Tuesday, August 5, 2014

Observing: the Weather

So, as I mentioned previously, there is a permaculture adage "observe, observe, observe". In my effort to become a better observer, I decided it was time to get a weather station. I got a basic indoor/outdoor temperature sensor and a rain gauge -- both from a local hardware store. The remote temperature sensor is set up out in the rabbitry so we can know if/when it gets into the dangerous range for the rabbits. What I really want is a weather station. You know, one that can make my homestead journal look like I know what I'm doing!

You might think that I can just listen to the weather report and know what I need to know. But, alas, that only tells me what is happening an hour north or a half hour south of me. So, to know what is actually happening on my homestead, I'd need something like the Acu-Rite Wireless Weather Station with Wind and Rain Sensor. It is a bit fancy and might seem like overkill but, seriously, it measures temperature, humidity, barometric pressure, wind speed and direction, rainfall, and weather predictions. It's remote sensor has a rain catcher for heaven's sake! It also has alerts! So, no being surprised by the arrival of a severe storm.

Then, there is the AcuRite 00638A2 Wireless Weather Station with Wind Sensor sporting a really cool wind gauge! This one measures indoor/outdoor temperature and humidity with daily high/low information, heat index, wind speed/chill, multi-variable history chart, moon phase, atomic clock and calendar. The wireless outdoor sensor features 3 different technologies in one easy-to-mount unit: thermometer, hygrometer, wind speed anemometer. 

I've never thought of myself as a weather aficionado but truly, whether you are a prepper/survivalist concerned about being prepared for when TSHTF, or a permie trying to be aware of the weather conditions and how they may affect your homestead design plan, you need a weather station and these two seen to cover the bases.

Do you have a weather station? What does it measure? Do you keep a journal and actually log the weather readings for the day?

Tuesday, July 29, 2014

Permaculture Design for the Homestead -- Finally!

Since I last posted -- over a year, gasp! -- some progress has been made but not as much as I'd like. I am discovering that my goals --maximizing the food and medicinal herb production of the property -- is a very ambitious goal for someone with no previous actual gardening or livestock tending experience. I realize now, after 3 years of struggle, that homesteading is not for the faint of heart! Do I regret starting this adventure? No way! Do I want to throw in the towel and retire my farm girl hat? Are you crazy?!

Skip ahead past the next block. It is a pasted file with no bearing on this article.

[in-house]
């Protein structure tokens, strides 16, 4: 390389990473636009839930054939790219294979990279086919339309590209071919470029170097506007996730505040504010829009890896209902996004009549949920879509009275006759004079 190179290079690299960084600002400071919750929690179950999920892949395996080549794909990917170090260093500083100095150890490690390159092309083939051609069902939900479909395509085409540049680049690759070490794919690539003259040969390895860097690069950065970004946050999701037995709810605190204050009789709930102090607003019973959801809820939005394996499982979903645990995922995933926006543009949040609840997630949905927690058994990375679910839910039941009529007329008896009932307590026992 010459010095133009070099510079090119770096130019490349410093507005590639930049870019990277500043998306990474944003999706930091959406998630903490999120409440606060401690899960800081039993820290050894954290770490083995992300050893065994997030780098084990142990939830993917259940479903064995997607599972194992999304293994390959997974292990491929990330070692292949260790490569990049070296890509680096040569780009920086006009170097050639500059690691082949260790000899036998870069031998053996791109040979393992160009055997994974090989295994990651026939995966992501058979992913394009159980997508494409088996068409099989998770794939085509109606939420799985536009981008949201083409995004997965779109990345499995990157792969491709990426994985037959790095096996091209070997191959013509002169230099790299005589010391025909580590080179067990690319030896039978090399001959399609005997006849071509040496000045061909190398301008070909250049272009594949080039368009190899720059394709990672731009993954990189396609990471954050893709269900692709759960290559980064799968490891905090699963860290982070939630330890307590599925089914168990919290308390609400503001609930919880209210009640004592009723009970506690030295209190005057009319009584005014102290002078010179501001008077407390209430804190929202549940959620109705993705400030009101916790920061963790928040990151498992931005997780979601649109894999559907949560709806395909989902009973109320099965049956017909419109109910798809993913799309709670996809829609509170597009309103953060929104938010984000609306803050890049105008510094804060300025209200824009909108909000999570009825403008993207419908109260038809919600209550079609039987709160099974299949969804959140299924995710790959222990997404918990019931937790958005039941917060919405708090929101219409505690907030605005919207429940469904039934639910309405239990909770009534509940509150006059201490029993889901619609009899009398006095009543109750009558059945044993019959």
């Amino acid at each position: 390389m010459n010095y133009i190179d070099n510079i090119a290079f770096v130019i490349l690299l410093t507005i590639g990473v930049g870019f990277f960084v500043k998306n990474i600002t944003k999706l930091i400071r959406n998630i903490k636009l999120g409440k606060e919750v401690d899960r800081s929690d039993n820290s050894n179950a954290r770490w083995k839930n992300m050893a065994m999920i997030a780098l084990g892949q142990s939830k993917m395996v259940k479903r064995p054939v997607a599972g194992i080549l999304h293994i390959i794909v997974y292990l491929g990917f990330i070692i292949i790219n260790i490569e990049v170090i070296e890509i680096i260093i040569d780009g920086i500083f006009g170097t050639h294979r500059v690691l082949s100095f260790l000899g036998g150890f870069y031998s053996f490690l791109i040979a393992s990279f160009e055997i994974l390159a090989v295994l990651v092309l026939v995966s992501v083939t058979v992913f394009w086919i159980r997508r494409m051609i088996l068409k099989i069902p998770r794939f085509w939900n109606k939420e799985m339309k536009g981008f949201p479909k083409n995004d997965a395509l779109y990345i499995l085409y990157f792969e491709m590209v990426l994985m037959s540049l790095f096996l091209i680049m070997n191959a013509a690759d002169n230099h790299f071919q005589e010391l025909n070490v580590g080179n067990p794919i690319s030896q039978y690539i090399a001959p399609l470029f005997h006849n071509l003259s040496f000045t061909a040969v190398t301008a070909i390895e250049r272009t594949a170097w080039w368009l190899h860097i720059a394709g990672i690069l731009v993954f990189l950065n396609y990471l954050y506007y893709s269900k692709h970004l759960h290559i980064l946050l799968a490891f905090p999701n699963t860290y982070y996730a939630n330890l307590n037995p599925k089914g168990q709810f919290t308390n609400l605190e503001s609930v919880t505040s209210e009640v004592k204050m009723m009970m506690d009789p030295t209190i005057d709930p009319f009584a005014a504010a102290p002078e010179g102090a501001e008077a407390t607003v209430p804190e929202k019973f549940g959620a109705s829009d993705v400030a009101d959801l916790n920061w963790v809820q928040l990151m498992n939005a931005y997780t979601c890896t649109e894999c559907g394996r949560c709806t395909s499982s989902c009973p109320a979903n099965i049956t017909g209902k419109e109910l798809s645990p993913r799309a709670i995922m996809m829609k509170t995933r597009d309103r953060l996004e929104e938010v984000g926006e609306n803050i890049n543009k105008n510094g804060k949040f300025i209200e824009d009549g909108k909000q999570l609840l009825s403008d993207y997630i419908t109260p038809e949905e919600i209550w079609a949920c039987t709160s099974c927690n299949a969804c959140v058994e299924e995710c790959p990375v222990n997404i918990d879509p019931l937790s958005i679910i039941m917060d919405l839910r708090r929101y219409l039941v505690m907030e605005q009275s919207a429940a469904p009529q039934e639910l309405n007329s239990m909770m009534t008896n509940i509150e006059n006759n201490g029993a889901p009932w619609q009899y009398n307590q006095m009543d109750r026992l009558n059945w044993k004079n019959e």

No, I am in this adventure for the long haul. I just realize that I have a lot to learn and most of those lessons are going to be learned the hard way -- trial and error.In permaculture, there is an adage that says "Observe, observe, observe". It is by observing nature and what is happening day-by-day on the homestead that I will learn and develop as a farm girl. The Sages of permaculture also say that you should do 100 things. Only 2 will work but you don't know which 2 until you do it. That gives "permies" the right to try a lot of things that fail. I'm trying to learn to go with that flow.

But, I also realize that I need a plan. I need to step back and observe my property and develop an plan for where the main features -- those things you don't want to relocate after they are installed -- are best located and then a more generalized plan for using the rest of the property to it's best productivity. To do this, I need a hero -- an individual trained in Permaculture Design who will help me formulate said plan and save me from some major mistakes.

With that in mind, I put out to the Permie world a call for help. And the answer came from "Joe from the Carolinas" a Permaculture Design Course (PDC) graduate and host of "Grow Your Own, The Budding Revolution" internet radio program. Joe is walking me through the process of creating a workable permaculture design plan for my homestead. Putting a plan together will not prevent a continuing process of trial and error but will, hopefully, prevent to many regrets from putting permanent features (or those that are just hard to relocate) in the wrong location.

The first step was to make a map of the property including the locations of all buildings, trees, garden beds, fences, water lines, power lines, and anything else that must be considered in future plans. I was able to use Google Earth  to get a sketch of the property to scale (by tracing over the image on the computer screen) and then scale up from there. Here is what I ended up with:

The upper right corner is North.

I still need to incorporate a Sun/Shade study, notations of slope (yeah, even a "flat" property has some elevation changes), a Sector Study, and to get soil testing done.

The goals remain the same: maximize the food and herb production using permaculture techniques. I won’t get there by 2016 as my original goal aimed for. It is a goal and vision that will take much longer than that but by 2019 (Lord willing) I hope to be producing a good amount of food and medicinal herbs.

I'm Not Quite There Yet ... and the journey is going to take longer than expected ... but we are on our way! (And, learning a lot along the way.)